As a fan of a theological question (at a basic level), posers such as ‘what would hell look like?’ often get me thinking to unhappier times.

The theatre is a personal ‘hell.’ Spending three hours in a tightly confined space as a teenager with a clipboard and spotlight barking out orders while surrounded by tennis toffs who force a laugh in a play whose gags wouldn’t look out of place on Ms Browns boys, is not my idea of fun.

Maybe your idea of hell is an Ed Sheeran or Chris De Burgh concert? Sheeran has some merit, I guess, but his unique brand of throwaway bubble-gum pop, blatantly out of place at events such as Glastonbury which he headlined, are some folk’s bags - but not mine.

The songs all sound the same, he frequents impersonal rule obsessed stadia, such as Wembley, where having mortgaged the house to secure a ticket, you are then bled dry by the vendors who are squeezed even drier by stadium management and you wish you hadn’t spent the afternoon on such folly, had saved yourself 500 quid and watched the concert a week later on Sky Arts instead…

East London and West Essex Guardian Series: Brett Ellis is not a fan of Ed SheeranBrett Ellis is not a fan of Ed Sheeran

Yes, hell is a personal thing, yet inevitably involves other people. Being forced to sit next to a dullaton at a wedding is a short-lived forced marriage, as you feign interest on the history of stop cocks and valve joints before hastily inventing a bladder problem and hiding in trap two during the first dance.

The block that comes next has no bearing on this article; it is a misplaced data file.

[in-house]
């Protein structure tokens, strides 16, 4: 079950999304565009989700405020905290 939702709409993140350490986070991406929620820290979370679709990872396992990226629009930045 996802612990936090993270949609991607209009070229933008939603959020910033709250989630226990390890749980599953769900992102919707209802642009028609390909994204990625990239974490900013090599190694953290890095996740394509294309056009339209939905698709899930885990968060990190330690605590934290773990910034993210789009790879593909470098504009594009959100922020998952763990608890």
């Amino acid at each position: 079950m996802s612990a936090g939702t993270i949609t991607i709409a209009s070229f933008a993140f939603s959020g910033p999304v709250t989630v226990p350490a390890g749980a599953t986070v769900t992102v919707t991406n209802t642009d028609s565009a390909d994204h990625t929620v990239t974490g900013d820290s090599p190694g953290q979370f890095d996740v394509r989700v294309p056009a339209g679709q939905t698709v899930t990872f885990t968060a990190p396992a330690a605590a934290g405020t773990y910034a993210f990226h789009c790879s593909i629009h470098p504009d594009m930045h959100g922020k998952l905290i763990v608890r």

Supermarkets have also become a personal hell due to bosses’ greed. Gone is the personal service we pay for, and in its place are the staid, irksome and unworkable self-service checkouts I am loath to use. Generally though, due to ‘staff shortages’ (in English: penny pinching as they aren’t employing enough people), you are forced to queue for an hour to be served or go DIY.

Yes, granted - all first world problems and we all have our own personal hells, but we wonder why we have lost the ability to socialise and relax with others as we still blame Covid for every woe.

The truth of the matter however, is that hell is generally man-made and most issues that make folk unhappy are ultimately easy fixes.

As for me, I am making changes of my own and have decided to order food online which I will do just as soon as I can get the internet back up and get rid of the grinning salesman about to make his way up my drive as hell shifts to home - from which there really is no escape.

  • Brett Ellis is teacher.